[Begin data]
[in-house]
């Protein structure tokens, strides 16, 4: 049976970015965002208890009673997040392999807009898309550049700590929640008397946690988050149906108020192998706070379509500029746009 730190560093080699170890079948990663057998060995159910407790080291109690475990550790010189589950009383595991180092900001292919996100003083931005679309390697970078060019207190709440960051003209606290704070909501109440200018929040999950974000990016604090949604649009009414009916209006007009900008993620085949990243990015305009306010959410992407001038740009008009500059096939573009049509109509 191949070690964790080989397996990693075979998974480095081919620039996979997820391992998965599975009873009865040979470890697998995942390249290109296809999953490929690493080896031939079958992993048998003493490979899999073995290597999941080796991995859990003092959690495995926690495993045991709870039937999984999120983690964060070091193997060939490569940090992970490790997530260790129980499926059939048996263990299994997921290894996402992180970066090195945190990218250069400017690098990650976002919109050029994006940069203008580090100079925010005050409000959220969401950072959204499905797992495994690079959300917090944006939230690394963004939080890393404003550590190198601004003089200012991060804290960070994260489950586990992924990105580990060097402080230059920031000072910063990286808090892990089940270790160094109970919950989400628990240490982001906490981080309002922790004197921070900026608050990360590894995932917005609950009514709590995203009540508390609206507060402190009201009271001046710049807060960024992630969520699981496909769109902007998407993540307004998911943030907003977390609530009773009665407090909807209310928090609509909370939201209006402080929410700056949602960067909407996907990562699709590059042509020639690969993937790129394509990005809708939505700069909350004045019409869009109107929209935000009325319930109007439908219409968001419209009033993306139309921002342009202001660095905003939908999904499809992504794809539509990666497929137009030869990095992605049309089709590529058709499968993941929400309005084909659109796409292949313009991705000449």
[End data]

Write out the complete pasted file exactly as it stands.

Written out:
[in-house]
């Protein structure tokens, strides 16, 4: 049976970015965002208890009673997040392999807009898309550049700590929640008397946690988050149906108020192998706070379509500029746009 730190560093080699170890079948990663057998060995159910407790080291109690475990550790010189589950009383595991180092900001292919996100003083931005679309390697970078060019207190709440960051003209606290704070909501109440200018929040999950974000990016604090949604649009009414009916209006007009900008993620085949990243990015305009306010959410992407001038740009008009500059096939573009049509109509 191949070690964790080989397996990693075979998974480095081919620039996979997820391992998965599975009873009865040979470890697998995942390249290109296809999953490929690493080896031939079958992993048998003493490979899999073995290597999941080796991995859990003092959690495995926690495993045991709870039937999984999120983690964060070091193997060939490569940090992970490790997530260790129980499926059939048996263990299994997921290894996402992180970066090195945190990218250069400017690098990650976002919109050029994006940069203008580090100079925010005050409000959220969401950072959204499905797992495994690079959300917090944006939230690394963004939080890393404003550590190198601004003089200012991060804290960070994260489950586990992924990105580990060097402080230059920031000072910063990286808090892990089940270790160094109970919950989400628990240490982001906490981080309002922790004197921070900026608050990360590894995932917005609950009514709590995203009540508390609206507060402190009201009271001046710049807060960024992630969520699981496909769109902007998407993540307004998911943030907003977390609530009773009665407090909807209310928090609509909370939201209006402080929410700056949602960067909407996907990562699709590059042509020639690969993937790129394509990005809708939505700069909350004045019409869009109107929209935000009325319930109007439908219409968001419209009033993306139309921002342009202001660095905003939908999904499809992504794809539509990666497929137009030869990095992605049309089709590529058709499968993941929400309005084909659109796409292949313009991705000449």